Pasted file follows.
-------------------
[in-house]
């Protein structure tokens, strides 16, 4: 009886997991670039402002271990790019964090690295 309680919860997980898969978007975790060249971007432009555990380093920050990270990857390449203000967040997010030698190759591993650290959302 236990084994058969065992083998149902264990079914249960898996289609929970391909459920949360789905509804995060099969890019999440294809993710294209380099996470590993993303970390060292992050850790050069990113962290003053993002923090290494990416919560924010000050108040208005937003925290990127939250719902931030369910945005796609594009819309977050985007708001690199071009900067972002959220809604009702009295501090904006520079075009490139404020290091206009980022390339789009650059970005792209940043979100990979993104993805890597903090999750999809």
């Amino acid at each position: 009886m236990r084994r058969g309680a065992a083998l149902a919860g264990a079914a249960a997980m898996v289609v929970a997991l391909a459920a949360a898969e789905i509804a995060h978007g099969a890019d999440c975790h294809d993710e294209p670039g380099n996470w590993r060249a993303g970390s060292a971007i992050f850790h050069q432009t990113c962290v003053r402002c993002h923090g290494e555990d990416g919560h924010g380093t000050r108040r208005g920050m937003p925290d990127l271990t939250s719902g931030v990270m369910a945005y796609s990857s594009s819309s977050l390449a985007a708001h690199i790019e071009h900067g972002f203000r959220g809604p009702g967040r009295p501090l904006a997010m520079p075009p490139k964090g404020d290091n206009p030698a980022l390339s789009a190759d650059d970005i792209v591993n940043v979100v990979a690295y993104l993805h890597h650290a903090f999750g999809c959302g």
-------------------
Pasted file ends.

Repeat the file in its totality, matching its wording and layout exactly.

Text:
[in-house]
């Protein structure tokens, strides 16, 4: 009886997991670039402002271990790019964090690295 309680919860997980898969978007975790060249971007432009555990380093920050990270990857390449203000967040997010030698190759591993650290959302 236990084994058969065992083998149902264990079914249960898996289609929970391909459920949360789905509804995060099969890019999440294809993710294209380099996470590993993303970390060292992050850790050069990113962290003053993002923090290494990416919560924010000050108040208005937003925290990127939250719902931030369910945005796609594009819309977050985007708001690199071009900067972002959220809604009702009295501090904006520079075009490139404020290091206009980022390339789009650059970005792209940043979100990979993104993805890597903090999750999809």
């Amino acid at each position: 009886m236990r084994r058969g309680a065992a083998l149902a919860g264990a079914a249960a997980m898996v289609v929970a997991l391909a459920a949360a898969e789905i509804a995060h978007g099969a890019d999440c975790h294809d993710e294209p670039g380099n996470w590993r060249a993303g970390s060292a971007i992050f850790h050069q432009t990113c962290v003053r402002c993002h923090g290494e555990d990416g919560h924010g380093t000050r108040r208005g920050m937003p925290d990127l271990t939250s719902g931030v990270m369910a945005y796609s990857s594009s819309s977050l390449a985007a708001h690199i790019e071009h900067g972002f203000r959220g809604p009702g967040r009295p501090l904006a997010m520079p075009p490139k964090g404020d290091n206009p030698a980022l390339s789009a190759d650059d970005i792209v591993n940043v979100v990979a690295y993104l993805h890597h650290a903090f999750g999809c959302g």